Christian Parenti joins BBC to explain the debate at the UN over the relationship between political violence and global climate change.
From Kyrgyzstan to Kenya, from Libya to Yemen, Syria and even Egypt, violence and upheaval can be traced back to the price of a loaf of bread.
It's yes or no for a climate-killing oil pipeline slated to run from Canada to the Gulf of Mexico—and Obama gets to make the call.
Activists are risking their lives in the fight against US and Canadian mining companies.
Amidst corporate dominance and catacyclisismic suffering, Robert F. Kennedy, Jr. says that we are once again on the verge of losing our democracy.
Robert F. Kennedy, Jr. says that progressives must fight to preserve the achievements of the Progressive Era and the New Deal—and renew the old struggle against corporate tyranny.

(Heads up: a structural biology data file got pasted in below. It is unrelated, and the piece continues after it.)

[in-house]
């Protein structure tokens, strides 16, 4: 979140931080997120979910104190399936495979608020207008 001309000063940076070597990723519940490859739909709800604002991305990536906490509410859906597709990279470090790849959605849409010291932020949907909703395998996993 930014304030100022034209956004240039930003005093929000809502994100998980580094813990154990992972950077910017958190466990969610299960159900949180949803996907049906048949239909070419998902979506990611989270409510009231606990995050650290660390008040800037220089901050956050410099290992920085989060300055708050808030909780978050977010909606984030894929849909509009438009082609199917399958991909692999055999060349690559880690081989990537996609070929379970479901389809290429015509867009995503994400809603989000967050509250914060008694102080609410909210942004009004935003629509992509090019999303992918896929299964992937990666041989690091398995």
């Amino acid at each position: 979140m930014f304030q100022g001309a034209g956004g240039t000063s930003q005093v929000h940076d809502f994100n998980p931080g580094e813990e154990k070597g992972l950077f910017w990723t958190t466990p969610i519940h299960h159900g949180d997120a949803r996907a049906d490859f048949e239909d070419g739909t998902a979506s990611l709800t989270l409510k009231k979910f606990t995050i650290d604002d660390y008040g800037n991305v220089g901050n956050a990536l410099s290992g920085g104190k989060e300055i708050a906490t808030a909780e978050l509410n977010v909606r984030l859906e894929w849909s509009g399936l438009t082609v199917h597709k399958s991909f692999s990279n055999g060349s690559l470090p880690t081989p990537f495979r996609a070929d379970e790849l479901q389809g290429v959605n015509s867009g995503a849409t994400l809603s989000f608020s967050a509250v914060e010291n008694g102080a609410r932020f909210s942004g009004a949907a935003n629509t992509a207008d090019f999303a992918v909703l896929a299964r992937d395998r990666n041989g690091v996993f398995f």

In countries like Afghanistan, Kyrgyzstan and Somalia, droughts and floods linked to climate change have already exacerbated existing civil conflicts and provoked ethnic rioting.
Robert F. Kennedy, Jr. explains how corporations have illegally destroyed more than five hundred mountains and impoverished countless rural communities—and gotten away with it.
The effects of climate change go beyond the environment, and are even exacerbating violent political conflicts.
Climate change is not just "bad weather." In fact, it fuels ethnic strife, religious violence and resource wars.